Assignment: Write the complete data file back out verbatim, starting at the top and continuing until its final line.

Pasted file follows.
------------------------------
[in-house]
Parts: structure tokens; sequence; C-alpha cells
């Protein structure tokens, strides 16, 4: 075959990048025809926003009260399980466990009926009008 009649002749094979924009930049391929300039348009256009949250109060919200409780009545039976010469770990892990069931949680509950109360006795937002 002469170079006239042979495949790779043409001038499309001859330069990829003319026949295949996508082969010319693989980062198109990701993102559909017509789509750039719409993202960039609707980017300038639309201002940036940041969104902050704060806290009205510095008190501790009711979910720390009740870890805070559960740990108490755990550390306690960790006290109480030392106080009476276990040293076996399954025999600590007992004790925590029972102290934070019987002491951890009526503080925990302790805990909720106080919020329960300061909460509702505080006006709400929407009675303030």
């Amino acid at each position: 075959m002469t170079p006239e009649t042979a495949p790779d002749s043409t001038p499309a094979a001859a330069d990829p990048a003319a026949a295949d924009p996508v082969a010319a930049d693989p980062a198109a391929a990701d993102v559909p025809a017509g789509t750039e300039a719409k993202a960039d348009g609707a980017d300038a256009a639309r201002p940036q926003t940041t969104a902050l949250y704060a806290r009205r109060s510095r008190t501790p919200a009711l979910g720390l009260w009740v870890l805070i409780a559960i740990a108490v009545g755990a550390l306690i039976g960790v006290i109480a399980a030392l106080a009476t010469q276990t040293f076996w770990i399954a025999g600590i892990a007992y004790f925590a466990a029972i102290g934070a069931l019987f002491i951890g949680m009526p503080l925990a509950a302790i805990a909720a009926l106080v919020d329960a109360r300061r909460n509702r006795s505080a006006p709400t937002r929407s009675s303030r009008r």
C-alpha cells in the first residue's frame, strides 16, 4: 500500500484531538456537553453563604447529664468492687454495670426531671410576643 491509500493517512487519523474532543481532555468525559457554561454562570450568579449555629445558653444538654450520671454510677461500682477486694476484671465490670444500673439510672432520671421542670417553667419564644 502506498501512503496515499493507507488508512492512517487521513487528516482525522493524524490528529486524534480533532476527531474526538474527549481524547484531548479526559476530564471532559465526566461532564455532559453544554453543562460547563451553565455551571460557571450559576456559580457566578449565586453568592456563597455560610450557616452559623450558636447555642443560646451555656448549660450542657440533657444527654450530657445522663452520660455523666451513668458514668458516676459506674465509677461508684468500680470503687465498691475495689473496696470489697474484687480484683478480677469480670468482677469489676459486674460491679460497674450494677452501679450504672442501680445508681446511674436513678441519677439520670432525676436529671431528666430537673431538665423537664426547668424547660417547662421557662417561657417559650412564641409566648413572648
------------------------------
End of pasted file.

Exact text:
[in-house]
Parts: structure tokens; sequence; C-alpha cells
């Protein structure tokens, strides 16, 4: 075959990048025809926003009260399980466990009926009008 009649002749094979924009930049391929300039348009256009949250109060919200409780009545039976010469770990892990069931949680509950109360006795937002 002469170079006239042979495949790779043409001038499309001859330069990829003319026949295949996508082969010319693989980062198109990701993102559909017509789509750039719409993202960039609707980017300038639309201002940036940041969104902050704060806290009205510095008190501790009711979910720390009740870890805070559960740990108490755990550390306690960790006290109480030392106080009476276990040293076996399954025999600590007992004790925590029972102290934070019987002491951890009526503080925990302790805990909720106080919020329960300061909460509702505080006006709400929407009675303030």
């Amino acid at each position: 075959m002469t170079p006239e009649t042979a495949p790779d002749s043409t001038p499309a094979a001859a330069d990829p990048a003319a026949a295949d924009p996508v082969a010319a930049d693989p980062a198109a391929a990701d993102v559909p025809a017509g789509t750039e300039a719409k993202a960039d348009g609707a980017d300038a256009a639309r201002p940036q926003t940041t969104a902050l949250y704060a806290r009205r109060s510095r008190t501790p919200a009711l979910g720390l009260w009740v870890l805070i409780a559960i740990a108490v009545g755990a550390l306690i039976g960790v006290i109480a399980a030392l106080a009476t010469q276990t040293f076996w770990i399954a025999g600590i892990a007992y004790f925590a466990a029972i102290g934070a069931l019987f002491i951890g949680m009526p503080l925990a509950a302790i805990a909720a009926l106080v919020d329960a109360r300061r909460n509702r006795s505080a006006p709400t937002r929407s009675s303030r009008r």
C-alpha cells in the first residue's frame, strides 16, 4: 500500500484531538456537553453563604447529664468492687454495670426531671410576643 491509500493517512487519523474532543481532555468525559457554561454562570450568579449555629445558653444538654450520671454510677461500682477486694476484671465490670444500673439510672432520671421542670417553667419564644 502506498501512503496515499493507507488508512492512517487521513487528516482525522493524524490528529486524534480533532476527531474526538474527549481524547484531548479526559476530564471532559465526566461532564455532559453544554453543562460547563451553565455551571460557571450559576456559580457566578449565586453568592456563597455560610450557616452559623450558636447555642443560646451555656448549660450542657440533657444527654450530657445522663452520660455523666451513668458514668458516676459506674465509677461508684468500680470503687465498691475495689473496696470489697474484687480484683478480677469480670468482677469489676459486674460491679460497674450494677452501679450504672442501680445508681446511674436513678441519677439520670432525676436529671431528666430537673431538665423537664426547668424547660417547662421557662417561657417559650412564641409566648413572648